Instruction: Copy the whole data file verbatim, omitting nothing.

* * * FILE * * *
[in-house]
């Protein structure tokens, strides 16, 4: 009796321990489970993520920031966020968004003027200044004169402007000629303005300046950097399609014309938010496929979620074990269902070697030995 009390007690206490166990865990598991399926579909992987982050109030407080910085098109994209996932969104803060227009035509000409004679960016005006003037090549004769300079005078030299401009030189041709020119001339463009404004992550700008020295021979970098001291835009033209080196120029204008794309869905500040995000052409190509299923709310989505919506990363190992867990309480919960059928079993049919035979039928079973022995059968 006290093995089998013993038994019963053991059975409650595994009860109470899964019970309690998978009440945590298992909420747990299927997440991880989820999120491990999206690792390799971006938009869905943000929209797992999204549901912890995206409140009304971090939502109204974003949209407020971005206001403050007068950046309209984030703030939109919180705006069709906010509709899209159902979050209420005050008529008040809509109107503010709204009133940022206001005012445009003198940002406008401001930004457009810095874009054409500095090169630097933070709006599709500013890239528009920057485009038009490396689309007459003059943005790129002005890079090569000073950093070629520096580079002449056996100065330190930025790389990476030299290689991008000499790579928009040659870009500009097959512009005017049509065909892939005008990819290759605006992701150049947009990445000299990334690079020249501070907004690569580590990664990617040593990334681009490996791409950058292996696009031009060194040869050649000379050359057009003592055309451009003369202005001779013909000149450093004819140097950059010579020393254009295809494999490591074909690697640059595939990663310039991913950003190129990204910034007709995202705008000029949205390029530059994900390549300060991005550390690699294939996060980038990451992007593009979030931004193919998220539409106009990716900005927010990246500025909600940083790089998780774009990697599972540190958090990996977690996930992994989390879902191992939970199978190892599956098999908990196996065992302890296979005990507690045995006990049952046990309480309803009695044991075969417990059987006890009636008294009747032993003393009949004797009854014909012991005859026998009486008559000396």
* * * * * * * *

[in-house]
């Protein structure tokens, strides 16, 4: 009796321990489970993520920031966020968004003027200044004169402007000629303005300046950097399609014309938010496929979620074990269902070697030995 009390007690206490166990865990598991399926579909992987982050109030407080910085098109994209996932969104803060227009035509000409004679960016005006003037090549004769300079005078030299401009030189041709020119001339463009404004992550700008020295021979970098001291835009033209080196120029204008794309869905500040995000052409190509299923709310989505919506990363190992867990309480919960059928079993049919035979039928079973022995059968 006290093995089998013993038994019963053991059975409650595994009860109470899964019970309690998978009440945590298992909420747990299927997440991880989820999120491990999206690792390799971006938009869905943000929209797992999204549901912890995206409140009304971090939502109204974003949209407020971005206001403050007068950046309209984030703030939109919180705006069709906010509709899209159902979050209420005050008529008040809509109107503010709204009133940022206001005012445009003198940002406008401001930004457009810095874009054409500095090169630097933070709006599709500013890239528009920057485009038009490396689309007459003059943005790129002005890079090569000073950093070629520096580079002449056996100065330190930025790389990476030299290689991008000499790579928009040659870009500009097959512009005017049509065909892939005008990819290759605006992701150049947009990445000299990334690079020249501070907004690569580590990664990617040593990334681009490996791409950058292996696009031009060194040869050649000379050359057009003592055309451009003369202005001779013909000149450093004819140097950059010579020393254009295809494999490591074909690697640059595939990663310039991913950003190129990204910034007709995202705008000029949205390029530059994900390549300060991005550390690699294939996060980038990451992007593009979030931004193919998220539409106009990716900005927010990246500025909600940083790089998780774009990697599972540190958090990996977690996930992994989390879902191992939970199978190892599956098999908990196996065992302890296979005990507690045995006990049952046990309480309803009695044991075969417990059987006890009636008294009747032993003393009949004797009854014909012991005859026998009486008559000396």